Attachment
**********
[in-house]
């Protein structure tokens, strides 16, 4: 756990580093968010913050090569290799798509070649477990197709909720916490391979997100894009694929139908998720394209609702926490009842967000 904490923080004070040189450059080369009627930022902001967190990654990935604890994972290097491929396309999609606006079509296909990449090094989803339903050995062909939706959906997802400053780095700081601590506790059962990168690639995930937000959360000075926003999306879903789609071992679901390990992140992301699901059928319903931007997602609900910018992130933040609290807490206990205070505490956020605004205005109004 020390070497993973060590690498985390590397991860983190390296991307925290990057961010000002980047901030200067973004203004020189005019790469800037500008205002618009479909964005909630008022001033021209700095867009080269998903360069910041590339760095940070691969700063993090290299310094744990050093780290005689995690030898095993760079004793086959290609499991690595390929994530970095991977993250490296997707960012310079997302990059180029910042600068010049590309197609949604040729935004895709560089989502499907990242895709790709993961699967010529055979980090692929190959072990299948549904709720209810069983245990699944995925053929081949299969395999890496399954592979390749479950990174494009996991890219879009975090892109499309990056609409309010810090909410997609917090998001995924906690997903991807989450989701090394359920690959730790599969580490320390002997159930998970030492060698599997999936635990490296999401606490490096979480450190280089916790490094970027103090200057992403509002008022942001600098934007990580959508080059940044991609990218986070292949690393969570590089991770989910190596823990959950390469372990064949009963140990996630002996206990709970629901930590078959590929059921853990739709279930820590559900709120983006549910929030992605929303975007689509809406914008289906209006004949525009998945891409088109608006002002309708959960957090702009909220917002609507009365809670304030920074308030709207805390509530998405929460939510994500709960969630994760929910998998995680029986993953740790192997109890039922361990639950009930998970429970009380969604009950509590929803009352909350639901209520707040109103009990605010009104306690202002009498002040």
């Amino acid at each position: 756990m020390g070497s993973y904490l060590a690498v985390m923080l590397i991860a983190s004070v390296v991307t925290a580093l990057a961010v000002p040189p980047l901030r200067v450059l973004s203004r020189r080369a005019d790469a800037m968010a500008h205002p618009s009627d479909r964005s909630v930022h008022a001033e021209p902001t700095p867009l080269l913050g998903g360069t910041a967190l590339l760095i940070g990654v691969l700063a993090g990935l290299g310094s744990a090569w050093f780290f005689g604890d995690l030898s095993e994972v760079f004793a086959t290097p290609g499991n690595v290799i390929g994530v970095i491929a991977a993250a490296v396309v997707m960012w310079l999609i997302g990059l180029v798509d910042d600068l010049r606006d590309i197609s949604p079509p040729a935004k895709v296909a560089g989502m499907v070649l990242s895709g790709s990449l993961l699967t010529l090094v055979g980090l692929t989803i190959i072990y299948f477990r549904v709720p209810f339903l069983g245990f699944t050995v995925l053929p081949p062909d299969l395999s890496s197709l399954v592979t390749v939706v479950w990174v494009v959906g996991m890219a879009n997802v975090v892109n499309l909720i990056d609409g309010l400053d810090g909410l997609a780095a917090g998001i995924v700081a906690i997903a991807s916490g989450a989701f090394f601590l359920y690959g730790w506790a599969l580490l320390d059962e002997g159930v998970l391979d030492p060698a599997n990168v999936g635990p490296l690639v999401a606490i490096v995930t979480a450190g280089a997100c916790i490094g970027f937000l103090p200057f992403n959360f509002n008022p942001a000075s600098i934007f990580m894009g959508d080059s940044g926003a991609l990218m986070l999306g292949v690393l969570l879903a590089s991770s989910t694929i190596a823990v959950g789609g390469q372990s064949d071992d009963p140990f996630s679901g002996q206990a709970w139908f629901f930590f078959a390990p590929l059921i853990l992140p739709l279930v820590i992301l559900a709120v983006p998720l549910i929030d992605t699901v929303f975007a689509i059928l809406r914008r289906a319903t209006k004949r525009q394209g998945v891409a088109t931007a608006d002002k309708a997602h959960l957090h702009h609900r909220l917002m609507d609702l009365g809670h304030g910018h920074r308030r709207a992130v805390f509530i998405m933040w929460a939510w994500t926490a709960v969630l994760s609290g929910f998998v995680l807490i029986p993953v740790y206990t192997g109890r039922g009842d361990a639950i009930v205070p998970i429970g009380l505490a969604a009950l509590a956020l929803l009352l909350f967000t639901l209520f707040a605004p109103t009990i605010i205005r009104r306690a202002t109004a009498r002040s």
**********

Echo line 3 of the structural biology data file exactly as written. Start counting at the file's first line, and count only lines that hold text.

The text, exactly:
């Amino acid at each position: 756990m020390g070497s993973y904490l060590a690498v985390m923080l590397i991860a983190s004070v390296v991307t925290a580093l990057a961010v000002p040189p980047l901030r200067v450059l973004s203004r020189r080369a005019d790469a800037m968010a500008h205002p618009s009627d479909r964005s909630v930022h008022a001033e021209p902001t700095p867009l080269l913050g998903g360069t910041a967190l590339l760095i940070g990654v691969l700063a993090g990935l290299g310094s744990a090569w050093f780290f005689g604890d995690l030898s095993e994972v760079f004793a086959t290097p290609g499991n690595v290799i390929g994530v970095i491929a991977a993250a490296v396309v997707m960012w310079l999609i997302g990059l180029v798509d910042d600068l010049r606006d590309i197609s949604p079509p040729a935004k895709v296909a560089g989502m499907v070649l990242s895709g790709s990449l993961l699967t010529l090094v055979g980090l692929t989803i190959i072990y299948f477990r549904v709720p209810f339903l069983g245990f699944t050995v995925l053929p081949p062909d299969l395999s890496s197709l399954v592979t390749v939706v479950w990174v494009v959906g996991m890219a879009n997802v975090v892109n499309l909720i990056d609409g309010l400053d810090g909410l997609a780095a917090g998001i995924v700081a906690i997903a991807s916490g989450a989701f090394f601590l359920y690959g730790w506790a599969l580490l320390d059962e002997g159930v998970l391979d030492p060698a599997n990168v999936g635990p490296l690639v999401a606490i490096v995930t979480a450190g280089a997100c916790i490094g970027f937000l103090p200057f992403n959360f509002n008022p942001a000075s600098i934007f990580m894009g959508d080059s940044g926003a991609l990218m986070l999306g292949v690393l969570l879903a590089s991770s989910t694929i190596a823990v959950g789609g390469q372990s064949d071992d009963p140990f996630s679901g002996q206990a709970w139908f629901f930590f078959a390990p590929l059921i853990l992140p739709l279930v820590i992301l559900a709120v983006p998720l549910i929030d992605t699901v929303f975007a689509i059928l809406r914008r289906a319903t209006k004949r525009q394209g998945v891409a088109t931007a608006d002002k309708a997602h959960l957090h702009h609900r909220l917002m609507d609702l009365g809670h304030g910018h920074r308030r709207a992130v805390f509530i998405m933040w929460a939510w994500t926490a709960v969630l994760s609290g929910f998998v995680l807490i029986p993953v740790y206990t192997g109890r039922g009842d361990a639950i009930v205070p998970i429970g009380l505490a969604a009950l509590a956020l929803l009352l909350f967000t639901l209520f707040a605004p109103t009990i605010i205005r009104r306690a202002t109004a009498r002040s």